Vassily Kandinsky (1866–1944), Russian painter, naturalized German, and then French, citizen.
Known as a pioneer of abstract art, and for his theories on a spiritual approach to art and " inner necessity," Kandinsky approached form in a profoundly experimental way throughout his life. His conception of a new and immediate relationship between the artist and the spectator, as well as that of a total art, paved the way for 20th and 21st century art.
1900–1907: Formative Years and Travels
Kandinsky was born in Moscow in 1866 to a well-to-do, cultured family. He was 30 years old when, in 1896, having successfully studied law and economics at the University of Moscow, he decided to focus on painting and went to Munich to study. Among other things, this late choice of vocation was due to a revelation Kandinsky had in front of one of Monet's Haystacks during a French art exhibition in Moscow in 1895: a painting does not have to depict an object. In Munich, Kandinsky would break away from the academic institution. Along with some other artists, he founded the Phalanx group and an art school. There he met the artist Gabriele Münter who would be his partner until the start of the Great War. Not yet divorced from his cousin Ania, he travelled with Münter through Europe and Northern Africa, and in 1906 they lived in Paris for a year. His small-format landscapes show his wandering neo-impressionism.
1908–1914: From The Blue Rider to the Abstract
In 1908, Kandinsky returned to Munich. His painting tended to focus primarily on colors and abstraction. He spent his summers at Murnau, in the Bavarian countryside, with Gabriele Münter and found inspiration in the landscape and local Russian folklore, which constituted a mythical source for him and which he depicted with striking colors and lines. His first major work on art theory, Concerning the Spiritual in Art and Painting in Particular, was published at the end of 1911. He developed his artistic vocabulary throughout the series Improvisations, Impressions, and finally, Compositions, named in reference to music. The Blue Rider Almanac (Der Blue Rider) published in 1912, with Franz Marc, used a multidisciplinary approach to the arts to show that "the question of art is not that of form, but of artistic content." In 1914, as the war escalated, Kandinsky had to leave Munich because he was a citizen of an enemy nation. He took refuge in Switzerland, before returning to Moscow.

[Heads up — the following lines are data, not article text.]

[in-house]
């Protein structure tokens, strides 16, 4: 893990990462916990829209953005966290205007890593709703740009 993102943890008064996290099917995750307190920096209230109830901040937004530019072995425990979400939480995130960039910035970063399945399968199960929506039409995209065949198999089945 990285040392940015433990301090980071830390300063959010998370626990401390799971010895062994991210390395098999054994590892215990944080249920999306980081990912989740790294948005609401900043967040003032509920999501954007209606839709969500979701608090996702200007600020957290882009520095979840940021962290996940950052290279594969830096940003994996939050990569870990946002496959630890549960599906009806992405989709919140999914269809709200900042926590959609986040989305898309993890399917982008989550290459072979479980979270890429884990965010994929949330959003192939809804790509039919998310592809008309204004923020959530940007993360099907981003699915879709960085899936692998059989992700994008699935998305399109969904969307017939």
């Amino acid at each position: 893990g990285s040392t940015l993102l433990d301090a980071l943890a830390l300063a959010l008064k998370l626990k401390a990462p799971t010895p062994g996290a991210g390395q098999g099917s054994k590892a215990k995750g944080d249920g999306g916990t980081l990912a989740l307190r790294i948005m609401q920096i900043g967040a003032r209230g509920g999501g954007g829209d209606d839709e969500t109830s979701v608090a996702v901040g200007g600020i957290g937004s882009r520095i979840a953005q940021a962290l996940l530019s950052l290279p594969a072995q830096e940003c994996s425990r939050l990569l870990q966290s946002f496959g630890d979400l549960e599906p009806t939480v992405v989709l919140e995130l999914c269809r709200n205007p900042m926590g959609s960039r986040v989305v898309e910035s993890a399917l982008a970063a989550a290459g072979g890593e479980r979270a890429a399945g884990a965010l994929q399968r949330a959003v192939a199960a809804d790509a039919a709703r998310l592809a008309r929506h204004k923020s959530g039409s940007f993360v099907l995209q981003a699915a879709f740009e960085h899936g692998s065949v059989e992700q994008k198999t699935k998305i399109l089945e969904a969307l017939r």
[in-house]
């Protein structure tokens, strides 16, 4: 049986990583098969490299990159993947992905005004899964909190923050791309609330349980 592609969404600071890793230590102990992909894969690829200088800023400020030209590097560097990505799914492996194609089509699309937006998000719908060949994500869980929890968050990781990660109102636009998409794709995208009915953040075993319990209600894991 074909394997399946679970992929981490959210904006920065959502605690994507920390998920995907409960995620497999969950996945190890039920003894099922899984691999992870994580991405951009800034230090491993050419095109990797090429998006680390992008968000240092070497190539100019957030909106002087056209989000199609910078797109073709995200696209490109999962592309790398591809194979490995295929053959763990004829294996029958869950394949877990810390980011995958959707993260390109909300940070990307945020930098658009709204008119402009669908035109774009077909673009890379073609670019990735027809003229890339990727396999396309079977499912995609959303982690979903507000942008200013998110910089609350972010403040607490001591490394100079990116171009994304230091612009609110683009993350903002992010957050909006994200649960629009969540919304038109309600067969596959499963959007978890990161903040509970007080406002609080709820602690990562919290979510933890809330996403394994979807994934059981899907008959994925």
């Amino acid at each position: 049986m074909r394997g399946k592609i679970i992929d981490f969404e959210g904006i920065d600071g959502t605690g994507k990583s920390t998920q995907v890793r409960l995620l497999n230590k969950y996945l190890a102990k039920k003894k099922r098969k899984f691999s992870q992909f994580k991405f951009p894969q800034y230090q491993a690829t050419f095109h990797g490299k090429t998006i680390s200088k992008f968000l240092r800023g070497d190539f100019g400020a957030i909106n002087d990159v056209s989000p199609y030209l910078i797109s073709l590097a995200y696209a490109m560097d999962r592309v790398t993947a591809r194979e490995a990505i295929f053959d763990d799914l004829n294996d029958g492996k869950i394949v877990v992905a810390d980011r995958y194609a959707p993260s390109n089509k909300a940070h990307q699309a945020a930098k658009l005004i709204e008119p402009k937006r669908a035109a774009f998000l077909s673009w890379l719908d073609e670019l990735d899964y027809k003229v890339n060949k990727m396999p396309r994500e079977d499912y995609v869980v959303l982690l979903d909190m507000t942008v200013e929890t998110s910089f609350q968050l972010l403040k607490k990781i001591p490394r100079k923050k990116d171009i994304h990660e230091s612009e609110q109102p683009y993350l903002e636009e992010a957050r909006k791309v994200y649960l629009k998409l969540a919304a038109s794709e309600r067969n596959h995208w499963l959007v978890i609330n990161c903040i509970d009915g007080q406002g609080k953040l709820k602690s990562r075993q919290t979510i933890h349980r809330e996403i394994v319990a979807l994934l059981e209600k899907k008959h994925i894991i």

1915–1921: Return to Moscow
Almost immediately after he started painting, Kandinsky began moving towards utilizing ever more geometric pictorial elements. After separating from Münter for good in early 1916, he married 20-year-old Nina Andreievskaïa. After the October 1917 revolution, he dedicated himself to the development of Russian cultural policy within the fields of art, education, and museum reform. He founded the "physico-psychological" department of the Academy of Artistic Sciences in 1921. However, he was artistically isolated, and in a very precarious financial situation. At the end of 1921, official duties in Germany enabled him to leave his country for Berlin, and subsequently to accept a position as a professor at the Bauhaus, the famous multidisciplinary art school, founded in 1919 by Walter Gropius in Weimar.
1922–1933: Bauhaus, Weimar, Dessau, Berlin
During his years at the Bauhaus, where he was reunited with his friend Paul Klee, geometric shapes like the circle played a significant role both in his teaching and in his painting. He also created many of his masterpieces during this period, such as (On White II (Auf Weiss II), 1923, Yellow-Red-Blue (Gelb-Rot-Blau), 1925, On the Points (Auf den Punkten), 1928) as well as a number of artistic experiments (from murals to stage design) and experimental techniques (airbrushing). His second theoretical work Point and Line to Plane was published in 1926.The school was founded on the principle of uniting art with multidisciplinary learning, and its members both lived and studied on the premise; Kandinsky enjoyed his time there, although he was reluctant to accept the school's new functionalist and progressive objectives. Due to the rise of the Nazis in 1933, the school was forced to close. Two of Kandinsky's canvases and twelve of his graphic works would be featured in the "Degenerate Art" exhibition in Munich in 1937.
1934–1944: The Final Years in Paris
Kandinsky had to flee again, and chose Paris. He set up his studio in a two-bedroom apartment in Neuilly-sur-Seine where he had a view of the Seine. He produced a lot of art but sold very little. He spent time with Jean Arp and Joan Miro. His artistic evolution was marked by a surprising softness and and new freedom in his painting (Sky Blue (Bleu de Ciel, 1940). His years in Paris brought a more organic and natural flair to his geometric abstraction. In spite of hardship brought on by the war, Kandinsky refused to emigrate to the United States. From 1942, the situation worsened, and Kandinsky would paint flat on makeshift wood and cardboard supports. His palette darkened. Kandinsky died from a stroke on December 13, 1944.